But moft by Numbers judge a Poet's fong; And fmooth or rough, with them, is right or wrong: In the bright Muse tho' thousand charms confpire, Her Voice is all thefe tuneful fools admire; *340


VER. 324. Some by old words, etc.] Abolitz et abrogata retinere, infolentiæ cujufdam eft, et frivole in parvis jactania. Quintil. lib. i. c. 6.


Ópus eft ut verba à vetuftate repetita neque crebra fint, neque manifefta, quia nil eft odiofius affectatione, nec utique ab ultimis repetita temporibus. Oratio cujus fumma virtus eft perfpicuitas, quam fit vitiofa, fi egeat interprete ? Ergo at novorum optima erunt maxime vetera, ita veterum maxime nova. Idem. P.

VER. 328.-unlucky as Fungofo, etc.] See Ben Johnfon's Every Man in his Humour.


VER. 337. But most by Numbers, etc.]

Quis populi fermo eft? quis enim? nifi carmina molli
Nunc demum numero fluere, ut per læve feveros
Effundat juntara ungues: fcit tendere verfum
Non fecus ac fi oculo rubricam dirigat uno.


Perf. Sat. i. P.

Who haunt Parnaffus but to please their ear,
Not mend their minds; as fome to Church repair,
Not for the doctrine, but the mufic there.
Thefe equal fyllables alone require,
Tho' oft the ear the open vowels tire;

While expletives their feeble aid do join ;



And ten low words oft creep in one dull line :
While they ring round the fame unvary'd chimes,
With fure returns of ftill expected rhymes;
Where-e'er you find "the cooling western breeze,"
In the next line, it "whispers thro' the trees:"
If crystal streams "with pleafing murmurs creep,"
The reader's threaten'd (not in vain) with "fleep:"
Then, at the last and only couplet fraught
With fome unmeaning thing they call a thought,
A needlefs Alexandrine ends the fong,
That, like a wounded fnake, drags its flow length



Leave such to tune their own dull rhymes, and know
What's roundly smooth, or languishingly flow;
And praise the easy vigour of a line,
Where Denham's ftrength, and Waller's sweetness


VER. . 345. Tho' oft the ear, etc.] Fugiemus crebras vocalium concurfiones, quæ vaftam atque hiantem orationem reddunt. Cic. ad Heren. lib. iv. Vide etiam Quintil. lib. ix. c. 4.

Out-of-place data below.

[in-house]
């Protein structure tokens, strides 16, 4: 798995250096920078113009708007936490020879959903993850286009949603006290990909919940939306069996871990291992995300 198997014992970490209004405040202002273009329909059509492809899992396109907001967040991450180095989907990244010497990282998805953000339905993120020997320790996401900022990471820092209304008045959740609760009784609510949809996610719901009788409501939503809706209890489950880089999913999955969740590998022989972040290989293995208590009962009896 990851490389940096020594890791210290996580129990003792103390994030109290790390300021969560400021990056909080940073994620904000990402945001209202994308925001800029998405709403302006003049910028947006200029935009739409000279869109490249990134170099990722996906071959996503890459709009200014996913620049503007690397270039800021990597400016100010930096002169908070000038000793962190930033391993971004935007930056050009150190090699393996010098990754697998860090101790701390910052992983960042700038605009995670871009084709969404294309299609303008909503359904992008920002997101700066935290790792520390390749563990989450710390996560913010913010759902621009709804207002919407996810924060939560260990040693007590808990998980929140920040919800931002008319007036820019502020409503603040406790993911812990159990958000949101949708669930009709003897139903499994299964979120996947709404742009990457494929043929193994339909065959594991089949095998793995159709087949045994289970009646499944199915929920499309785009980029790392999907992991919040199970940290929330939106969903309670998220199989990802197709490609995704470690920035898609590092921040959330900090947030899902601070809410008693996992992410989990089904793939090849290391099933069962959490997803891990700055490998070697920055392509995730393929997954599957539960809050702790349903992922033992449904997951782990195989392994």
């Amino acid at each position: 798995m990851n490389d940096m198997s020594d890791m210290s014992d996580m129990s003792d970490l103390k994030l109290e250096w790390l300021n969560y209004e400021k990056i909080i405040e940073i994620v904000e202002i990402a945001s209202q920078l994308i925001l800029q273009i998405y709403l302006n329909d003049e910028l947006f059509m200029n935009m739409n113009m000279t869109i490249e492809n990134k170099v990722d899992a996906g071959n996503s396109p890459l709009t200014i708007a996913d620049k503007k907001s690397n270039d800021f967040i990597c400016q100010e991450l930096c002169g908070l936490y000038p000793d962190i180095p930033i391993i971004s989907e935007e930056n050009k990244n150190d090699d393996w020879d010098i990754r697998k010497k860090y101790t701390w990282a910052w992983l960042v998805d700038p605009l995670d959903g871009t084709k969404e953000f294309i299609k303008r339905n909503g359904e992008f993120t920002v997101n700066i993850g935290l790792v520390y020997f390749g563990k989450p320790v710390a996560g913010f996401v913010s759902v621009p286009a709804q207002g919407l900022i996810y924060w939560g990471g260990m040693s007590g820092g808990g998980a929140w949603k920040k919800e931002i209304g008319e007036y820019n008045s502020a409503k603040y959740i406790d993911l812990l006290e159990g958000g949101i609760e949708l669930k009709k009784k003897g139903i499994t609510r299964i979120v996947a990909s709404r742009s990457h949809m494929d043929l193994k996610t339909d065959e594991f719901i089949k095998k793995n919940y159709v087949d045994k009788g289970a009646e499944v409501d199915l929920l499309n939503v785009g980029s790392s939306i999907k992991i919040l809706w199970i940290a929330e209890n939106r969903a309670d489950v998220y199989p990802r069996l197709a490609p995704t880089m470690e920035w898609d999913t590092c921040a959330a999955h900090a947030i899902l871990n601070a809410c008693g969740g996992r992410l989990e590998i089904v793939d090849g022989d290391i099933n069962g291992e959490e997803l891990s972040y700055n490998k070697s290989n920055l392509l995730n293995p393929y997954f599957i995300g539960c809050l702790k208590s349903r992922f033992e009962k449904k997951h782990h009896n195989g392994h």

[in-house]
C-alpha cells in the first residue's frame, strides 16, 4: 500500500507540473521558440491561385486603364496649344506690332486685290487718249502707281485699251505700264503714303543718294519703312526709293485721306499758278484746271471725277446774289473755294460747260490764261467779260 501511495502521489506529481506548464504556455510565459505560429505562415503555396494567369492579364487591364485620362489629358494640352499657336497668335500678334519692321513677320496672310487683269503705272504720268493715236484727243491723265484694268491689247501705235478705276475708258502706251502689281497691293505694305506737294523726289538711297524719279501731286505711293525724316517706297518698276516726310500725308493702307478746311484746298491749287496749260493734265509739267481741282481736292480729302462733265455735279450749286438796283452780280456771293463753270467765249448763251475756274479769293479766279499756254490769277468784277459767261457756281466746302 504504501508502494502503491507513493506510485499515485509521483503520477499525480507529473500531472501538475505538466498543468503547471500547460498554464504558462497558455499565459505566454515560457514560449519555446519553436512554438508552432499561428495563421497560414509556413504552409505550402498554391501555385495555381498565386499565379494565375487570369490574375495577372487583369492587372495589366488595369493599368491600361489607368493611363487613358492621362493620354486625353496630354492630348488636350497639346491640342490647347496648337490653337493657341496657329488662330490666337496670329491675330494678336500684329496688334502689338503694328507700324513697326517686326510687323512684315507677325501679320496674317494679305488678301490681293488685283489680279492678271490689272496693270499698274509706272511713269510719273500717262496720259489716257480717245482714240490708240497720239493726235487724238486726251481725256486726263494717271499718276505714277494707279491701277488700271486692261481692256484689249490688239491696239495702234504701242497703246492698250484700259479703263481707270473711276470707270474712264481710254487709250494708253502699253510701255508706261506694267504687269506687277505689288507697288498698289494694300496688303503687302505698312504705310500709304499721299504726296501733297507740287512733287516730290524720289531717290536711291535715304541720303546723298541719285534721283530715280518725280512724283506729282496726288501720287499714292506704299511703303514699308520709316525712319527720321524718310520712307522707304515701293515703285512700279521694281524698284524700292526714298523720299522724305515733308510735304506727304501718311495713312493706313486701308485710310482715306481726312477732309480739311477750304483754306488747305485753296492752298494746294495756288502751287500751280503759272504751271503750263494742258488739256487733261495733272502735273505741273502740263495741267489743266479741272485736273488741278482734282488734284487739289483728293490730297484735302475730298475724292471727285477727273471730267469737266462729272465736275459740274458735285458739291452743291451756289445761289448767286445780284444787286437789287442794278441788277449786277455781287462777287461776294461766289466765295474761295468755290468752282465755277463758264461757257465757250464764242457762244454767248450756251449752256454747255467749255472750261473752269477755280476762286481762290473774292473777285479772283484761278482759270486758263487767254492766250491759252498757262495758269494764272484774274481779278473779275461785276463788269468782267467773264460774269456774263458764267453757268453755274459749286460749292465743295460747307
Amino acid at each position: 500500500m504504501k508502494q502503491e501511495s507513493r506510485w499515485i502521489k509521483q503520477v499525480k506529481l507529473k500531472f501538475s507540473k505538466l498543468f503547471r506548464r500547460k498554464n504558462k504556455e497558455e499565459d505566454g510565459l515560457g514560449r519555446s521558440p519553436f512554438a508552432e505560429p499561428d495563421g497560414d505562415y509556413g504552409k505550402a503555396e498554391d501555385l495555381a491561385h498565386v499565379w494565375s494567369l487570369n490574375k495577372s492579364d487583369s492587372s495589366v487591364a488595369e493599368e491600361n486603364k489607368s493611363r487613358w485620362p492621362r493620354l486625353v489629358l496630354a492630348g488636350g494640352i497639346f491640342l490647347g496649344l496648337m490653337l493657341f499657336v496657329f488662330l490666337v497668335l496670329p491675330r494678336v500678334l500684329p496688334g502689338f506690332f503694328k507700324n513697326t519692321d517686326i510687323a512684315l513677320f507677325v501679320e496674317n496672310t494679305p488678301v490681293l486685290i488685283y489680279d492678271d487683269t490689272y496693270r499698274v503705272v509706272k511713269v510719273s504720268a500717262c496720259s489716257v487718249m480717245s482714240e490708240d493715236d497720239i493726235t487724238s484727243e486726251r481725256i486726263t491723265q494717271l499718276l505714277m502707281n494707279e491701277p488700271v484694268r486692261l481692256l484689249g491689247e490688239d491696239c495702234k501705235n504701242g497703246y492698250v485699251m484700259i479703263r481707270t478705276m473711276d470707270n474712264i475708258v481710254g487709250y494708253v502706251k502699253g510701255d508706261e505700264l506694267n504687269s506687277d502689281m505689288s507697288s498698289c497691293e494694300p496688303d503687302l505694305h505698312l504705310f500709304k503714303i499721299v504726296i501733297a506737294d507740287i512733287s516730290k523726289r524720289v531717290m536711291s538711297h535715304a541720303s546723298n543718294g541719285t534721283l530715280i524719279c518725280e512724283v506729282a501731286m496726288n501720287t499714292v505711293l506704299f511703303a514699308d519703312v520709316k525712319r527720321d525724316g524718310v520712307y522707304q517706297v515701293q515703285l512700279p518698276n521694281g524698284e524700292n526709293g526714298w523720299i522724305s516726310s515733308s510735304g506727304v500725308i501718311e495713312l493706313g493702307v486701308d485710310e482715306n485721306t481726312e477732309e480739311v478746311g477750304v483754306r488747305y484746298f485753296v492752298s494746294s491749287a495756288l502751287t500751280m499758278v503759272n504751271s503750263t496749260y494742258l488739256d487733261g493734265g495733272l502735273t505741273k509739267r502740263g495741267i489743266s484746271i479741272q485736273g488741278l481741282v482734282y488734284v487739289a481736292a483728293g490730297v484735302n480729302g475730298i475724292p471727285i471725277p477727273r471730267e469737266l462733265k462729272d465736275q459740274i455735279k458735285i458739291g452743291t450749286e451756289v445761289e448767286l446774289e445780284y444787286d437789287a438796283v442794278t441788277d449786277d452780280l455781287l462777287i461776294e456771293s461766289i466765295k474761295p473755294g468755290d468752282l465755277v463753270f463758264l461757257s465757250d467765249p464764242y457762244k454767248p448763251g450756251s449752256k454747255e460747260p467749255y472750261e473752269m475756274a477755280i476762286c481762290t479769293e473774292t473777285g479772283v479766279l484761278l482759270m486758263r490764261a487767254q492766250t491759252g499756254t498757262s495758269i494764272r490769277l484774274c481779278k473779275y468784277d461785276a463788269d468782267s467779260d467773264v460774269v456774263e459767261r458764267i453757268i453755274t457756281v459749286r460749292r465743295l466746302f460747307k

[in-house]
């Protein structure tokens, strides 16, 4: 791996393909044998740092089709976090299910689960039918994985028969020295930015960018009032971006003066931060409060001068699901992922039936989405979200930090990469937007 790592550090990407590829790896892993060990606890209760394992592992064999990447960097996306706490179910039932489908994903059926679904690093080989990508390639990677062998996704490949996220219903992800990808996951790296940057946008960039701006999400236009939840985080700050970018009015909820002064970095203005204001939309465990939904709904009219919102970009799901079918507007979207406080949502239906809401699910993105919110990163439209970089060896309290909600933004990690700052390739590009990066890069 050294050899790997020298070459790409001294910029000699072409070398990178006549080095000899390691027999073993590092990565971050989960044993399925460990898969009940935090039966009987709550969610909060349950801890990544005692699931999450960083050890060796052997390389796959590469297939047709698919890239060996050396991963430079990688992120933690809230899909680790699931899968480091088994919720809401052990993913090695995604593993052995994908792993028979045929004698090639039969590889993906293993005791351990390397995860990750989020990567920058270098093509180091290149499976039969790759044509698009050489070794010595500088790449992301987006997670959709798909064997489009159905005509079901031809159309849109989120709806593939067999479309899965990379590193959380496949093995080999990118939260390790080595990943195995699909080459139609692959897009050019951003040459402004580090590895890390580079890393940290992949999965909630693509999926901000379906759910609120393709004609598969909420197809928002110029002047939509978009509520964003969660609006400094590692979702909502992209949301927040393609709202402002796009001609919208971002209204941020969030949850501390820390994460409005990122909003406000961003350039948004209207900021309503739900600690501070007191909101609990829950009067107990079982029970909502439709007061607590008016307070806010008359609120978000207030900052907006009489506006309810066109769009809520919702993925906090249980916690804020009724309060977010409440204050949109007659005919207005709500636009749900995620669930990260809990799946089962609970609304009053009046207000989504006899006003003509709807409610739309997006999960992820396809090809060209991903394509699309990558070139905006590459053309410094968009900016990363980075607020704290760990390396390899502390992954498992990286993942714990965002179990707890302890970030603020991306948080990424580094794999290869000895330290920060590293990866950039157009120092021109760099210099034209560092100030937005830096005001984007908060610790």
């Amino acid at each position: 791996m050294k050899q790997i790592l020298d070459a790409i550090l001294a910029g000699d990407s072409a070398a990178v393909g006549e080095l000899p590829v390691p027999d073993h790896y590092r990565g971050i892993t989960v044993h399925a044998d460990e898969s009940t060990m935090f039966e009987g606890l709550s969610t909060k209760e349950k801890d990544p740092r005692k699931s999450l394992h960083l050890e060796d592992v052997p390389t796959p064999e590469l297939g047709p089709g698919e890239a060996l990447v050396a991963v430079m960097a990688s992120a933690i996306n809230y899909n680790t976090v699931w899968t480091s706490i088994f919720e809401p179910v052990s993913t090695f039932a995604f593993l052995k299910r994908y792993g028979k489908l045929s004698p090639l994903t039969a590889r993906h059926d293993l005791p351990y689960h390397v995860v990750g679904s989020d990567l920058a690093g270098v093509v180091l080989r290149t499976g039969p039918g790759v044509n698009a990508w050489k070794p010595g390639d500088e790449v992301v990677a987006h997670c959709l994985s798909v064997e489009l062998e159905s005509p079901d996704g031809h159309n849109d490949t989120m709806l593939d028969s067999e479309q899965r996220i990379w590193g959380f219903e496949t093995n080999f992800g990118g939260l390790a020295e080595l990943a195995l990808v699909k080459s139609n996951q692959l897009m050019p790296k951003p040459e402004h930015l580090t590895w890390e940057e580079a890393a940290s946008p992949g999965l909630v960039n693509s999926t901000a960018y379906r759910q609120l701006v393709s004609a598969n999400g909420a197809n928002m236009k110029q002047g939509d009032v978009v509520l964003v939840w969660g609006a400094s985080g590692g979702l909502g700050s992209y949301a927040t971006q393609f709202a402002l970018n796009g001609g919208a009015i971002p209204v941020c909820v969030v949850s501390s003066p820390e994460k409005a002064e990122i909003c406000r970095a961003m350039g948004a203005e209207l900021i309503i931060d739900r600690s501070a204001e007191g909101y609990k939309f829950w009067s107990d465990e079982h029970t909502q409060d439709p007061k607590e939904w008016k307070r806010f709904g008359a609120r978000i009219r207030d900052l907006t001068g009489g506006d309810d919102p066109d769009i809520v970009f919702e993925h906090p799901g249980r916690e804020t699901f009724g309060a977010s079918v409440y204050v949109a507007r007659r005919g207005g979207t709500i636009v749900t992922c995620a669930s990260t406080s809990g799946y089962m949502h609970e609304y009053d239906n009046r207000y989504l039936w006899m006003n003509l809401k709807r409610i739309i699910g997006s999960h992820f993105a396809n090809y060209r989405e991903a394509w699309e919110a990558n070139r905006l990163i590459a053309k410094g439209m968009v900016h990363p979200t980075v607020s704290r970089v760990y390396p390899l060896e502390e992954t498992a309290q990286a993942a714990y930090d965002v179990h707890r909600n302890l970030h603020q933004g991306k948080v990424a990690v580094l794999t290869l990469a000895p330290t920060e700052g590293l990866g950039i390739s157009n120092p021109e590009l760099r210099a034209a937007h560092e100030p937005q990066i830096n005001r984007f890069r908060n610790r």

VER. 346. While expletives their feeble aid do join. And ten low words oft creep in one dull line.] From Dryden, He creeps along with ten little words in every "line, and helps out his numbers with [for] [to] and [unto] and all the pretty expletives he can find, while "the fenfe is left half tired behind it." Effay on Dram. Poetry.

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True eafe in writing comes from art, not chance,
As those move easiest who have learn'd to dance.
'Tis not enough no harshness gives offence,
The found must seem an Echo to the fense: 365
Soft is the ftrain when Zephyr gently blows,
And the fmooth ftream in fmoother numbers flows;
But when loud furges lafh the founding fhoar,
The hoarfe, rough verse should like the torrent roar :
When Ajax ftrives fome rock's vaft weight to throw,
The line too labours, and the words move flow;


VER. 364. 'Tis not enough no barfbnefs gives offence;

The found muft feem an Echo to the fenfe :] The judi cious introduction of this precept is remarkable. The Poets, and even some of the best of them, have been so fond of the beauty arifing from this trivial precept, that, in their practice, they have violated the very End of it, which is the encrease of harmony; and, fo they could but raife an Echo, did not care whofe ears they offended by its diffonance. To remedy this abufe therefore, the poet, by the introductory line, would infinuate, that Harmony is always prefuppofed as observed; tho' it may and ought to be perpetually varied, fo as to produce the

effect here recommended.

VER. 365. The found muft feem an Echo to the fenfe :] Lord Rofcommon fays,

The found is still a comment to the fenfe. They are both well expreffed: only this fuppofes the fenfe to be affifted by the found; that, the found affifted by the fenfe.


VER. 366. Soft is the ftrain, etc.]

Tam filata canunt, etc.

Vida Poet. 1. iii. v. 403.

Vida ib. 388.

VER. 368. But when loud furges, etc ]
Tum longe fale faxa fonant, etc.
VER. 370. When Ajax firives, etc.]

Atque ideo fi quid geritur molimine magno, etc.

Vida ib. 417.